The current price-per-share is still low. This also depends on the type of options you have, as there are varying tax implications when you exercise. But if you’re set on buying the stock, and the current price is at or near your strike price, your tax burden will be much smaller if you exercise early.
The company is growing rapidly. Exercising almost never guarantees profit, but if your company’s valuation is quickly moving up-and-to-the-right (and you can afford the tax burden) some option holders will choose to exercise in anticipation of future liquidity.
The company allows you to sell shares on a secondary market. As the company grows to larger levels, the board may vote to allow shareholders to get liquidity by selling shares on a secondary market like SharesPost or SecondMarket.
What are the different stock option types?
Not all stock options are created equal, and the differences are rooted in tax law. For most companies, the two stock option types typically used are Incentive stock options (ISO) and Nonqualified stock options (NSO).
ISOs are reserved specifically for employees, and have tax advantages over NSOs depending on how long you hold onto them. If you fully take advantage of ISO tax savings, you can drop your tax rate to long-term capital gains (currently 15% for most people) instead of paying your ordinary income tax bracket (currently up to 39.6%). More on taxes below.
NSOs can be issued to both employees and non-employees. They’re “nonqualified” because they don’t qualify for the tax advantages reserved for ISOs, and you’ll be taxed at your ordinary income tax bracket.
For more details, take a look at What’s the difference between an ISO and an NSO? from Yokum at Startup Company Lawyer, which further explains the difference between these differing stock options.
How do taxes impact my options?
Taxes play a critical role in the decision to exercise, and the implications vary based on the type of stock that was issued to you.
If you have ISOs, we mentioned there are tax savings at play, which comes in the form of an IRS calculation called the Alternative Minimum Tax (AMT). Ignoring edge cases, the IRS uses the AMT to calculate tax on the difference between the fair market value and the strike price.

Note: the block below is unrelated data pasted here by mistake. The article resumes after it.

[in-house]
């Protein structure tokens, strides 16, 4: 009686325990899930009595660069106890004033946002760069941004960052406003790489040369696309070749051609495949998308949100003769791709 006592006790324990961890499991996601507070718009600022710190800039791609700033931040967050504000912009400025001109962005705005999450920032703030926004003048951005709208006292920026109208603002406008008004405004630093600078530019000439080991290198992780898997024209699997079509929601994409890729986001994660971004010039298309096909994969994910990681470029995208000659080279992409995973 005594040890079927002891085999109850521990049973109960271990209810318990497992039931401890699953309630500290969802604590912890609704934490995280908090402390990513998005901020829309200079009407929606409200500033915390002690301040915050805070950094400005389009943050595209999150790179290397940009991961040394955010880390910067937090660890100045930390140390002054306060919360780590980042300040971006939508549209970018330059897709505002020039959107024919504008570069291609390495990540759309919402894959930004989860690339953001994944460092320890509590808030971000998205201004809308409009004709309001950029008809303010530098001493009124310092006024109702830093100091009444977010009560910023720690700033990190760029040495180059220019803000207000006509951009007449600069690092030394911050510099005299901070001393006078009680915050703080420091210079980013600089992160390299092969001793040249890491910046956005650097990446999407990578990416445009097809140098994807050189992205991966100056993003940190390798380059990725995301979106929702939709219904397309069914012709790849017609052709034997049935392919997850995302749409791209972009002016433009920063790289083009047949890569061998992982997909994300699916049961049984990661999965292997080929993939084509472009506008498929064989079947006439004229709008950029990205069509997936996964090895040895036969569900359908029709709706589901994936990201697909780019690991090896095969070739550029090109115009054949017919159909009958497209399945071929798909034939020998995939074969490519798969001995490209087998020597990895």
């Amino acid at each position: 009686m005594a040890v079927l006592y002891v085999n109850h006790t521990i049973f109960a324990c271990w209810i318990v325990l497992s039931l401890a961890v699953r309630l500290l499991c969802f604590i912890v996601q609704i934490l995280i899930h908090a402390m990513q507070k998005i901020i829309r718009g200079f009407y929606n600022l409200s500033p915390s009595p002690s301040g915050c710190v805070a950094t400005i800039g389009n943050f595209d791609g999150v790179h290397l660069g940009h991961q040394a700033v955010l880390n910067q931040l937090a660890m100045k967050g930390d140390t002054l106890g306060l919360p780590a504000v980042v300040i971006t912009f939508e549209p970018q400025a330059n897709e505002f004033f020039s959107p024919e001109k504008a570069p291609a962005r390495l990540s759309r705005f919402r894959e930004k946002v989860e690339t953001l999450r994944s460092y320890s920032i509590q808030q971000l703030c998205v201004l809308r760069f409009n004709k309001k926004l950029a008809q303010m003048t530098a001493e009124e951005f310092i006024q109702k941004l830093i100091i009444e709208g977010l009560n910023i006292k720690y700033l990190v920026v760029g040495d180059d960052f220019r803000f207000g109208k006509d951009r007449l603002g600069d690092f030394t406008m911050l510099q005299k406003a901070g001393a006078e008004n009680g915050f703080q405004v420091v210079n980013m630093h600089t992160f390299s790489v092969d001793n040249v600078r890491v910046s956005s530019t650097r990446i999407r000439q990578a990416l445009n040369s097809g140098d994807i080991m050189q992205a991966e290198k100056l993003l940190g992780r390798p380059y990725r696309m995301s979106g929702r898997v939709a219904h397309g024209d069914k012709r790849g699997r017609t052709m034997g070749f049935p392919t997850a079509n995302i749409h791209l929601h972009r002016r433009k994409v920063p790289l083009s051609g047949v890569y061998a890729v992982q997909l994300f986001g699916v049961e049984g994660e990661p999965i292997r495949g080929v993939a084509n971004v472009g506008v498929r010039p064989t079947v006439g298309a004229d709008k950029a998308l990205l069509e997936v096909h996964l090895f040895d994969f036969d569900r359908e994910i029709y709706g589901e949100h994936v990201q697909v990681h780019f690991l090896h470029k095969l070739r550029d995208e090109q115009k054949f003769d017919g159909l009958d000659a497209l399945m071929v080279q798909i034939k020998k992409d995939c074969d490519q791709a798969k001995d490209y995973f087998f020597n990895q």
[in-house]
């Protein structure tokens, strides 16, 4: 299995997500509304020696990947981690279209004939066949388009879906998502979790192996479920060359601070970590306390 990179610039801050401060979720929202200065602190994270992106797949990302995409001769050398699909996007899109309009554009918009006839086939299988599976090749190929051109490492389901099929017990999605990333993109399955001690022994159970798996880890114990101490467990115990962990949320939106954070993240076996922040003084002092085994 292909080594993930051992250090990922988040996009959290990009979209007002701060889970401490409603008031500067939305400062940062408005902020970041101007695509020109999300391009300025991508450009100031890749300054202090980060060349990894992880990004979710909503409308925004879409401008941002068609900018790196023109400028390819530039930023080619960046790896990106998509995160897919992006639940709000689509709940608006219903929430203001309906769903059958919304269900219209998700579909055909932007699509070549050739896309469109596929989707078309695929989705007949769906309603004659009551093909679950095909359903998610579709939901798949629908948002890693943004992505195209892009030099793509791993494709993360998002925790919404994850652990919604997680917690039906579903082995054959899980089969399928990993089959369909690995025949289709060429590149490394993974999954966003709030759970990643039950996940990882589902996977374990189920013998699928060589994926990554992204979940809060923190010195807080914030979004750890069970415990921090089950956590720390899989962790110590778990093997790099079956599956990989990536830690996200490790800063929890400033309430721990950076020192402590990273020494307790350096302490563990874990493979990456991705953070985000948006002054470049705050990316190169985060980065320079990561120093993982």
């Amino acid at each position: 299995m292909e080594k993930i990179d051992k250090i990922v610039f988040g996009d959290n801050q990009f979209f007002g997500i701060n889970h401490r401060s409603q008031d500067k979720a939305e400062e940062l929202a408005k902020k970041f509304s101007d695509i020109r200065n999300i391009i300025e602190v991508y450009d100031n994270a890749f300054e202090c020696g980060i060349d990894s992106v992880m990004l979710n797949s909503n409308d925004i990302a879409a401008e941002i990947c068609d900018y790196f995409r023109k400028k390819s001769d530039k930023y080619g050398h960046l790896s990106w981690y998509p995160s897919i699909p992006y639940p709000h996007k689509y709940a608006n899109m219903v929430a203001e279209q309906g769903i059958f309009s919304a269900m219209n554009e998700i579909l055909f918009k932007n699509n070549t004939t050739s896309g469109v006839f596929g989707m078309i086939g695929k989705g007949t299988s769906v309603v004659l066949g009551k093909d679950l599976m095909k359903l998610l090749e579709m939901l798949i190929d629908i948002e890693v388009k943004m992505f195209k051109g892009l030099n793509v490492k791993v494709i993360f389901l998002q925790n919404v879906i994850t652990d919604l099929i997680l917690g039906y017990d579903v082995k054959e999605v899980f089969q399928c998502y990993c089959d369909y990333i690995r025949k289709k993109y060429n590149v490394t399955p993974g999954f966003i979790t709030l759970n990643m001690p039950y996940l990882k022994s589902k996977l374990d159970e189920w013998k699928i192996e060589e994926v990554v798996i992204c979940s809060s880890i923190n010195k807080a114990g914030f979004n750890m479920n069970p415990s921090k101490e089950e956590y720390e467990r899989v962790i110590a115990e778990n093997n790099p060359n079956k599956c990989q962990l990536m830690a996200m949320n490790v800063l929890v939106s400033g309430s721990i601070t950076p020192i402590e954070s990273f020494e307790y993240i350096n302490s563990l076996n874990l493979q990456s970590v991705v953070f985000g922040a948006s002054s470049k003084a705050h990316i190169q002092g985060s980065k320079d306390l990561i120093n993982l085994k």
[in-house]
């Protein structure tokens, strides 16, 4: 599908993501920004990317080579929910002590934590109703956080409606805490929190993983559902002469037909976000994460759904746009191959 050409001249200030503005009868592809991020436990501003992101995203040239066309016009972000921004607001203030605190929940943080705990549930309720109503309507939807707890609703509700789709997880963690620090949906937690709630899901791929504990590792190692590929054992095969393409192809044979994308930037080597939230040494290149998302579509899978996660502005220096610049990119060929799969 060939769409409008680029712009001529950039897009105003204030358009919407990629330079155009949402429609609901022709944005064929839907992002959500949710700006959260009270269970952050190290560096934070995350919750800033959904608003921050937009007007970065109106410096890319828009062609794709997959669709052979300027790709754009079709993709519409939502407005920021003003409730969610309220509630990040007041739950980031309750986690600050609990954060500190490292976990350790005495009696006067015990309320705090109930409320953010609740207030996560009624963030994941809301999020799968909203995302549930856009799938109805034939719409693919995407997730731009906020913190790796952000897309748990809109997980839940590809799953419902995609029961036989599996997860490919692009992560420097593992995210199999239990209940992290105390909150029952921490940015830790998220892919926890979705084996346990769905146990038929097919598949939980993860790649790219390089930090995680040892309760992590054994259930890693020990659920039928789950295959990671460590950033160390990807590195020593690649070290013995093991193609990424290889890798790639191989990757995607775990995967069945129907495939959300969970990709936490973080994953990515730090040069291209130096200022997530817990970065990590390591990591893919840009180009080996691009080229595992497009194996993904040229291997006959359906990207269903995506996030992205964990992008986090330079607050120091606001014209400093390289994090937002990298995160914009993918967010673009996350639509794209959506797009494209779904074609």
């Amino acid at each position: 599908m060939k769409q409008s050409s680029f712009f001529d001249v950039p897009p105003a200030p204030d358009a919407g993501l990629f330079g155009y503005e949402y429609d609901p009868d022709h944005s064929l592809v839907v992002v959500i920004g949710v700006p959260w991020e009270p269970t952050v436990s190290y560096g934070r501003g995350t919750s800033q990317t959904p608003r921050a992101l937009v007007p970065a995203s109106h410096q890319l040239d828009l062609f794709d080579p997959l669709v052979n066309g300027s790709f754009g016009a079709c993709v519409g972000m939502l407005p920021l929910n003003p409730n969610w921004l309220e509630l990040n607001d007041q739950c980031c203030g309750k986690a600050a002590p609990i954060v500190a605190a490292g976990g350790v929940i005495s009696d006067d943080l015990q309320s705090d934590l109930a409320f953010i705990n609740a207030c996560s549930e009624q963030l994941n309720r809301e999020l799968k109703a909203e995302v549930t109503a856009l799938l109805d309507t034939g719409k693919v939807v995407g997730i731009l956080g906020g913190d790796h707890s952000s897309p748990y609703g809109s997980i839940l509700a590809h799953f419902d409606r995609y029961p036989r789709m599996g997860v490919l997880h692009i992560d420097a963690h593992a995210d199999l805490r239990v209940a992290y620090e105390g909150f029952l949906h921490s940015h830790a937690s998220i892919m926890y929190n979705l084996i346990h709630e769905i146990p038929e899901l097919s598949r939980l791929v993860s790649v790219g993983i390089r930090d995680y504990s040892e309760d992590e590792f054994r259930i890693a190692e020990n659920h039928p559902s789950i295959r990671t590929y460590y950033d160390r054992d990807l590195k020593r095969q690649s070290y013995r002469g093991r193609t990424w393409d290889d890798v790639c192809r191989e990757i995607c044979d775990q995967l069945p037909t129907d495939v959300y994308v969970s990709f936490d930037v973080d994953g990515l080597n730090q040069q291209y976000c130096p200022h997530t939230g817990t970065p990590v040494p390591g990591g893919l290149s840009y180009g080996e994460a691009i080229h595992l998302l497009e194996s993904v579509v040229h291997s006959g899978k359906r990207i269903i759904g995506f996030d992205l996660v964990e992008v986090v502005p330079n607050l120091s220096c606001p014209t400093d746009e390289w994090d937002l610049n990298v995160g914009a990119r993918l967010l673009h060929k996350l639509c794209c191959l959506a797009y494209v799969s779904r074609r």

Let's say you exercise 10,000 options at a strike price of $1.00, when the fair market value is $5.00. The AMT calculation cares about the $4.00 difference between the exercise price and fair market value, which in this example is $40,000 ($4.00 spread x 10,000 shares). The IRS will tax that spread using the AMT calculation, which is will be much less than regular income tax.
NSOs are treated differently. If options are granted below the fair market value, taxes may apply when the options vest even if you decide not to exercise. And when you do exercise, the spread is taxed as regular income at higher rates.
Evaluating your stock option package
Now that you’re well versed on stock options, you’ll have a better idea of how to evaluate them. One additional question you'll want to ask is how many shares are outstanding; with this number you can calculate the percentage of the company that your option represent. That percentage will change over time, but if the company is doing well you'll just have a smaller slice of a larger pie.
A few final thoughts
Stock option types vary by business structure; for example an LLC will often have a different structure of issuing equity compensation compared with a C Corporation. We covered the more common C Corp structure in this post, but will soon do a follow-up on LLC's to discuss the differences.
This information is meant to serve as a basic guide to common stock option scenarios. Please consult a lawyer or accountant before making serious decisions, as no information in this article is to be interpreted as legal or financial advice.